Dear Faculty: Coming soon to a student paper on your desk … artificial intelligence


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CHAT GPT has made teachers uneasy about academic honesty in writing.

Ellie Duffin, Crier Staff

During the COVID lockdowns, technology to help students and teachers work online quickly became an essential part of education. The ability to teach and learn remotely opened up unthought of opportunities of how working online can create different options for both teachers and students. Although many great advancements have made many aspects of learning more expandable, it has also opened a door for widespread academic dishonesty. 

Dianna Terrel, Education Professor and Co-Director of Saint Anselm’s Center for Teaching Excellence, recalls asking herself about how technology has affected her job as a professor and how she prepares her students to be teachers in a quickly changing industry. when the then-controversial search engine made its introduction to higher education.

 Today, the average student probably can not imagine completing their assignments without the help of not only Google, but other programs like Photomath, Grammarly, SpanishDict and SparkNotes. Now, Elon Musk’s Chat GPT, an online chat box run by Artificial Intelligence, is the newest technology changing the scope of teaching.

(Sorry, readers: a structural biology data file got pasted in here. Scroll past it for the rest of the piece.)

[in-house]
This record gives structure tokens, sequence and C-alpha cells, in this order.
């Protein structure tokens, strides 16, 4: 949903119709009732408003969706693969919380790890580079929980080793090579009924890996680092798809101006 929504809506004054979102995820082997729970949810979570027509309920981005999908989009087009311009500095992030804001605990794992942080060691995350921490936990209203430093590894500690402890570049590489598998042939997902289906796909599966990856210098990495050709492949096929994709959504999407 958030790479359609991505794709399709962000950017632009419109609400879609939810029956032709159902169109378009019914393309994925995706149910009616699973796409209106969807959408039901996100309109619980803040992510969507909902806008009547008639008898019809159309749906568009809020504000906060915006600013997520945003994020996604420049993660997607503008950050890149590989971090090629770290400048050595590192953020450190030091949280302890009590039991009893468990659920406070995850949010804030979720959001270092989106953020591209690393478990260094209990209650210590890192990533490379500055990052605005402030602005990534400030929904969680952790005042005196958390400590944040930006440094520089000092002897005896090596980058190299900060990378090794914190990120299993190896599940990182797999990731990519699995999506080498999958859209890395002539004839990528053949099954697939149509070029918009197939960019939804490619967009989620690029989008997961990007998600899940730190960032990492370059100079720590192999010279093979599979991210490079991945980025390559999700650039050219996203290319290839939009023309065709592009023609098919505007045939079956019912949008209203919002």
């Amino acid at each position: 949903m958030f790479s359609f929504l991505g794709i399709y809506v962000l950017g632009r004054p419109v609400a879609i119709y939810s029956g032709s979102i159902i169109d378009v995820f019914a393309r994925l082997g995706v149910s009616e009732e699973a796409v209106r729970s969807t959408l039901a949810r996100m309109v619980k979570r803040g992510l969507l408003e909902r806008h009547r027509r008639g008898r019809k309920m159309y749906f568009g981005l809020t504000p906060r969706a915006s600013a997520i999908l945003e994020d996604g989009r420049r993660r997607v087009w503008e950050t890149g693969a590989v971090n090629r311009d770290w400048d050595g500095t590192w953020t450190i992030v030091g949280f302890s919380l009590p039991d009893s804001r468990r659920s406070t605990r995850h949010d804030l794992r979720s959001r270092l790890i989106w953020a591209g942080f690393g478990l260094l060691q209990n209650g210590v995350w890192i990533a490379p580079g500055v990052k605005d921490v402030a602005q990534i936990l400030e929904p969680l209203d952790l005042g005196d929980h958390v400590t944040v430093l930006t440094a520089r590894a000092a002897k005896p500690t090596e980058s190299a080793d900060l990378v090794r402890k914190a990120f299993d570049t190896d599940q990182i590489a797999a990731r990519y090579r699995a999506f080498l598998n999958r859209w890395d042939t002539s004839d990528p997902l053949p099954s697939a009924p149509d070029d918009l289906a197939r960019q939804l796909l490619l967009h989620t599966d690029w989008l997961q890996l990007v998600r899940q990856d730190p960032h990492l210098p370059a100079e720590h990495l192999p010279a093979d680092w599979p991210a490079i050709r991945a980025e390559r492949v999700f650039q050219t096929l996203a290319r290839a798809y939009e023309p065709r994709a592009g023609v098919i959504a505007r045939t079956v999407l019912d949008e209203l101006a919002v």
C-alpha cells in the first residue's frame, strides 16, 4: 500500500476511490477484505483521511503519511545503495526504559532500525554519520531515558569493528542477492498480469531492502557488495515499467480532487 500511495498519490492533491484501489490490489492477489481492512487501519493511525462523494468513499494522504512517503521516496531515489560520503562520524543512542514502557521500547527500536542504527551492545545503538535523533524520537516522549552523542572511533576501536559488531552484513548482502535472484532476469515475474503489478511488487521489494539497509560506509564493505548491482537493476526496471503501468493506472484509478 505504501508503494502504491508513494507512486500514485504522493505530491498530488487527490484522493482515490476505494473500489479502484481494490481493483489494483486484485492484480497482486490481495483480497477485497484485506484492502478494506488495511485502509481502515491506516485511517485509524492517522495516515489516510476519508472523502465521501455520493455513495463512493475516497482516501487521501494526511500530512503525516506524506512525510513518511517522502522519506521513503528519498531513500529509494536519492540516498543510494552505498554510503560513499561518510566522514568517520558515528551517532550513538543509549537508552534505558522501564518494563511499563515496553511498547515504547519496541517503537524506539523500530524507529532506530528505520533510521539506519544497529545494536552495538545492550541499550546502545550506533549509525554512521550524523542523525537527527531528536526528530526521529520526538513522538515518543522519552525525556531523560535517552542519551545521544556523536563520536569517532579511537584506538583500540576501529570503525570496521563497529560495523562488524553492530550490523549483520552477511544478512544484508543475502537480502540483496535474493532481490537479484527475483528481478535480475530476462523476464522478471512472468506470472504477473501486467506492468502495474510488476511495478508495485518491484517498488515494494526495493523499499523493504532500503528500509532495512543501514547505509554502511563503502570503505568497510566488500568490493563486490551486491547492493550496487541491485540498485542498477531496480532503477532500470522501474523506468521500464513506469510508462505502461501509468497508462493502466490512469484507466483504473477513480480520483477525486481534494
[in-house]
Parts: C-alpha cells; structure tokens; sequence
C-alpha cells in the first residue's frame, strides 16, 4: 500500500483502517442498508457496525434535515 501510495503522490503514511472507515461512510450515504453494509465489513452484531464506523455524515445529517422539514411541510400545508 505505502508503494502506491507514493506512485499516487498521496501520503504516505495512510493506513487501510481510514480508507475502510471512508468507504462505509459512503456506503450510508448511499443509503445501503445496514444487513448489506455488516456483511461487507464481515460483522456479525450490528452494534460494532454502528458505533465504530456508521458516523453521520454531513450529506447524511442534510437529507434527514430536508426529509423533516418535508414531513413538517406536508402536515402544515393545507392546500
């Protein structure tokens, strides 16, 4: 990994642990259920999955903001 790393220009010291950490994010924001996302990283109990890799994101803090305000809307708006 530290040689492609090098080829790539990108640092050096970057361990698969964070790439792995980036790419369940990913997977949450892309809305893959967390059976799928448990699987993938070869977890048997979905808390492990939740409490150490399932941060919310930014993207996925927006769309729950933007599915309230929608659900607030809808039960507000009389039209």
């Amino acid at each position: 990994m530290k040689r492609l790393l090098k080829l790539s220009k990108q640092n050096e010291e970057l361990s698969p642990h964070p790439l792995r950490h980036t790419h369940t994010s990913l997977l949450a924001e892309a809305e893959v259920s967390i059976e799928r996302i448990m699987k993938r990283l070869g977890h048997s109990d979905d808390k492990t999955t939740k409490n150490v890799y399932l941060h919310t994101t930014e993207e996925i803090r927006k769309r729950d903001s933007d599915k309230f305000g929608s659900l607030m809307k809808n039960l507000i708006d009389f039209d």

Last week, the Center for Teaching Excellence hosted Saint Anselm faculty in a discussion on Chat GPT. The technology was officially launched recently on November 30th, and is a form of artificial intelligence that automatically provides responses to human generated questions. While it appears that the software is certainly being implemented for academic purposes, it is far from perfect. 

One student claims to have tried to use it once, but the website was so slow that they were better off completing their assignment independently. “I used it for a quiz once, and got almost every answer wrong,” shared another student, who wishes to stay anonymous.

Despite being in the early stages of development, Saint Anselm faculty are actively preparing to adapt to these technologies.

 “We don’t have a choice, we must figure out how to use it well to teach better writing.” Professor Meg Cronin, Director of College Writing said, adding that ironically, “the danger is in non-writing intensive courses.” 

Professor Gregory from the Education Department shared a similar sentiment, saying that in writing-based classes, “I become sensitive to my student’s writing styles, and can sense awkward, oddly sophisticated changes in writing.”

Although the plagiarism that Chat GPT allows may not be feasible in intimate classes like the ones here at Saint Anselm, it nevertheless represents a climatic moment for higher education.

“I think there is a great opportunity in how we address it,” Melinda Malik, Head of the Collections Department at Geisel Library said, taking a positive outlook. Many professors agree that face to face communication with students is necessary in adapting to these changes. “Talking about it with students is the way to go,” said Jenne Powers, Director of the Academic Resource Center.

Faculty are determined to utilize these AI-generated tools as a communicative learning experience, by facilitating in-person discussions and consultations, collaborative writing, and college-wide information literacy.

“I did not come into this profession to chase cheaters,” concluded Diana Terrell.

Dr. Meg Cronin, English Department (Courtesy / Saint Anselm College )
Dr. Dianna Terrell, Education (Courtesy / Saint Anselm College )